Per standing policy, anyone can be an observer to the COP. But these people are expected to register to cover their costs. As for what observers do, that is another question. They consider themselves pressure groups influencing the negotiators. But their presence, from the negotiator’s point of view, is remedial. In Warsaw in 2014, most observers walked away to protest some issues. Negotiators only became aware of this “strike” on its second day due to the absence of queues in the dining facilities.19
Observers often liaise between themselves, organize events (called side events), and showcase their activities. Some use the COP to gain media presence, and others to attract donors.
How are decisions adopted?
The COP makes decisions using the United Nations modalities, i.e., a decision is adopted when there is a consensus between the Parties. Consensus means no Party opposes. In the negotiations on agenda items, a decision text is discussed and reformulated as many times as necessary to secure no opposition to it by any Party. If such a text is forwarded to the final plenaries, it is usually passed without further discussion.
More problematic are the proposals in which there is no consensus. There can be a lack of agreement regarding a whole decision or some parts. The latter is better known as bracketed text. The practice is to signal the absence of consensus by putting the text in square brackets. If there is no agreement on a whole agenda item, the bracket will comprise its whole text.
Bracketed texts are the more challenging parts of the negotiation. Lead negotiators and ministers try to establish a workable compromise between themselves in the last days of the meetings. If an agreement is reached, the text is adopted as a decision. If no agreement can be found, the whole text is rejected, and the agenda item is referred to the next meeting for further negotiation.
In any case, any Party can signal a lack of consensus at any time. The whole system is Party-driven, i.e., the COP’s presidency, the chairs or facilitators cannot, at any time, decide. Also, there are no majority votes and anything similar.
What are the significant issues of COP28?
There will be, as usual, an immense number of agenda items to treat. Any of the bodies mentioned above has at least 15 items, and some have 75 or more individual topics to negotiate.20 Most of them are technical, dealing, for example, with how to set up registers for carbon markets or which guidance to give to the Climate Technology Center and Network. However, there will be a few essential topics with far-reaching consequences.21 They are:
Loss and damage. There is a question of how much money developed Parties are transferring to developing Parties to compensate for their losses because they have been unable to develop the way developed Parties did. At COP27, governments agreed to set up a fund, which now needs to be operationalized.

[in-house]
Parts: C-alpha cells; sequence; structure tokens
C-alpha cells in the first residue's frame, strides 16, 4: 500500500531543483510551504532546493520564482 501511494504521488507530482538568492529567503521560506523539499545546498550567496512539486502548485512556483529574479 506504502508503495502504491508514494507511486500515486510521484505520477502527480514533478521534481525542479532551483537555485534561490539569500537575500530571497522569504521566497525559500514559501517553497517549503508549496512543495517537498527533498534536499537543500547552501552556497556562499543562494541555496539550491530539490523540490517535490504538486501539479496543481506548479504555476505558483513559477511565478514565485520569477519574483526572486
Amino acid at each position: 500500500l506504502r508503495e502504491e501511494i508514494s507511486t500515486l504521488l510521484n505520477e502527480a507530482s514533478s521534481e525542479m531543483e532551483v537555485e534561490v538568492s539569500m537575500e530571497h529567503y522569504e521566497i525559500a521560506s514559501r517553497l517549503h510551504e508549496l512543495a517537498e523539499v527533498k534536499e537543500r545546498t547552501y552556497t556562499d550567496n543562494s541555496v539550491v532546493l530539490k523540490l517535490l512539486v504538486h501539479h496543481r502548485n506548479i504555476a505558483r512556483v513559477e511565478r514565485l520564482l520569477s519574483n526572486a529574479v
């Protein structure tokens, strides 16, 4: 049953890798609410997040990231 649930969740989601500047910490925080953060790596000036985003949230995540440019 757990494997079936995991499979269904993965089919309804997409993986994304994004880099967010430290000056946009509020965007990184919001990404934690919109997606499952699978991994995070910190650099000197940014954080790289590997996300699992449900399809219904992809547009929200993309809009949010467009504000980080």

Climate finance. High-income countries have long been criticized for failure to meet their annual goal— set in 2009 at COP15 — to mobilize $100 billion to be transferred to global climate action.22
Early warnings. At COP27, the UN launched an ambitious plan to set up a global early warnings system.23 To ensure implementation, UN Secretary-General António Guterres is establishing an advisory board co-chaired by the heads of the World Meteorological Organization and the UN Office for Disaster Risk Reduction.24
Global Stocktake.25 The first Global Stocktake — a process for taking stock of the implementation of the Paris Agreement globally — will end at COP28. This process has also been labeled the “name and shame” process. Countries are assessed by their peers and are then called to scale up their climate ambitions and actions.
GGA – Global Goal on Adaptation. The Paris Agreement established the Global Goal on Adaptation to drive collective action on climate adaptation.26 At COP26, countries agreed to launch a two-year work program to translate the GGA into concrete actions.27 At COP27, countries established a framework for achieving the GGA. The framework will be discussed during workshops in the lead-up to COP28 and should be considered and adopted at COP28 in November.
Food systems. At COP27, countries agreed on a new four- year agriculture and food security plan.28 The new plan is the successor to the Koronivia Joint Work on Agriculture, established in 2017.29 Some G77 countries oppose widening the climate agriculture pact.30
There is a lot of terminology and many process issues to keep track of for those following or involved in a COP. It can be tricky even for those with significant COP experience. As COP28 takes place, and future COPs occur in the future, this primer will hopefully serve as a useful source to navigate its complexity.